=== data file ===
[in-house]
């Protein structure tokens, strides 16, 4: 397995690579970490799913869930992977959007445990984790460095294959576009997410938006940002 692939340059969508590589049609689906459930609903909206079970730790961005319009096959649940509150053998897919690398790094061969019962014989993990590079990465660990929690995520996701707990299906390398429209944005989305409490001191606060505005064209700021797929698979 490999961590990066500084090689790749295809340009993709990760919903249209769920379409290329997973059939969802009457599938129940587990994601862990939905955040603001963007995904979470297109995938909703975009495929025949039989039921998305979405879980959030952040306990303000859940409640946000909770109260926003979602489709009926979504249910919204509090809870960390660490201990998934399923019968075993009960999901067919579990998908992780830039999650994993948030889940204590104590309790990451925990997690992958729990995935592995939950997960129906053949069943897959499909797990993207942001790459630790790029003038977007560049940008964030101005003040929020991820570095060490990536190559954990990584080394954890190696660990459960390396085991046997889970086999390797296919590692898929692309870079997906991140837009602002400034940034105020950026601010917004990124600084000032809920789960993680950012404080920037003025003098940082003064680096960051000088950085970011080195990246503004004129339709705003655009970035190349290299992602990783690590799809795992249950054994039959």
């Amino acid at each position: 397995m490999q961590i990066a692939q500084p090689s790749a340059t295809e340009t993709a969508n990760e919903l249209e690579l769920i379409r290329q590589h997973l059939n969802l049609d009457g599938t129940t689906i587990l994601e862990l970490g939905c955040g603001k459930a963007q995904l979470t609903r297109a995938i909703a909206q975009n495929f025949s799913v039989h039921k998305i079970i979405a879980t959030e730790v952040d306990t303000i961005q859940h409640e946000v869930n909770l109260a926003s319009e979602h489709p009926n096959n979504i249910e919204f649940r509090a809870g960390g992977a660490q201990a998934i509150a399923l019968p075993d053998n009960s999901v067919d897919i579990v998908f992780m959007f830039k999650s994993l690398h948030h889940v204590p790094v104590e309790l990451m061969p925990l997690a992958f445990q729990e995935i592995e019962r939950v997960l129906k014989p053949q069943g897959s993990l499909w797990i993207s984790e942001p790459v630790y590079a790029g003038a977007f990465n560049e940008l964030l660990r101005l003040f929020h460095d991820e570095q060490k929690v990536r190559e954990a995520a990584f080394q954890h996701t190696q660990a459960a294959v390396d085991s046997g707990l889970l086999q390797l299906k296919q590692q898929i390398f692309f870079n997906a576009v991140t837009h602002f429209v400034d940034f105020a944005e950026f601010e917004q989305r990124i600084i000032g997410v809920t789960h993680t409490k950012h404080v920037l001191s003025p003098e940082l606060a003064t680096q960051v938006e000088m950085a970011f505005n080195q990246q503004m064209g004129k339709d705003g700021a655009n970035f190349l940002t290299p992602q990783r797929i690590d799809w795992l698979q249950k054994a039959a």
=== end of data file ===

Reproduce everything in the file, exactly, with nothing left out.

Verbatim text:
[in-house]
């Protein structure tokens, strides 16, 4: 397995690579970490799913869930992977959007445990984790460095294959576009997410938006940002 692939340059969508590589049609689906459930609903909206079970730790961005319009096959649940509150053998897919690398790094061969019962014989993990590079990465660990929690995520996701707990299906390398429209944005989305409490001191606060505005064209700021797929698979 490999961590990066500084090689790749295809340009993709990760919903249209769920379409290329997973059939969802009457599938129940587990994601862990939905955040603001963007995904979470297109995938909703975009495929025949039989039921998305979405879980959030952040306990303000859940409640946000909770109260926003979602489709009926979504249910919204509090809870960390660490201990998934399923019968075993009960999901067919579990998908992780830039999650994993948030889940204590104590309790990451925990997690992958729990995935592995939950997960129906053949069943897959499909797990993207942001790459630790790029003038977007560049940008964030101005003040929020991820570095060490990536190559954990990584080394954890190696660990459960390396085991046997889970086999390797296919590692898929692309870079997906991140837009602002400034940034105020950026601010917004990124600084000032809920789960993680950012404080920037003025003098940082003064680096960051000088950085970011080195990246503004004129339709705003655009970035190349290299992602990783690590799809795992249950054994039959």
């Amino acid at each position: 397995m490999q961590i990066a692939q500084p090689s790749a340059t295809e340009t993709a969508n990760e919903l249209e690579l769920i379409r290329q590589h997973l059939n969802l049609d009457g599938t129940t689906i587990l994601e862990l970490g939905c955040g603001k459930a963007q995904l979470t609903r297109a995938i909703a909206q975009n495929f025949s799913v039989h039921k998305i079970i979405a879980t959030e730790v952040d306990t303000i961005q859940h409640e946000v869930n909770l109260a926003s319009e979602h489709p009926n096959n979504i249910e919204f649940r509090a809870g960390g992977a660490q201990a998934i509150a399923l019968p075993d053998n009960s999901v067919d897919i579990v998908f992780m959007f830039k999650s994993l690398h948030h889940v204590p790094v104590e309790l990451m061969p925990l997690a992958f445990q729990e995935i592995e019962r939950v997960l129906k014989p053949q069943g897959s993990l499909w797990i993207s984790e942001p790459v630790y590079a790029g003038a977007f990465n560049e940008l964030l660990r101005l003040f929020h460095d991820e570095q060490k929690v990536r190559e954990a995520a990584f080394q954890h996701t190696q660990a459960a294959v390396d085991s046997g707990l889970l086999q390797l299906k296919q590692q898929i390398f692309f870079n997906a576009v991140t837009h602002f429209v400034d940034f105020a944005e950026f601010e917004q989305r990124i600084i000032g997410v809920t789960h993680t409490k950012h404080v920037l001191s003025p003098e940082l606060a003064t680096q960051v938006e000088m950085a970011f505005n080195q990246q503004m064209g004129k339709d705003g700021a655009n970035f190349l940002t290299p992602q990783r797929i690590d799809w795992l698979q249950k054994a039959a």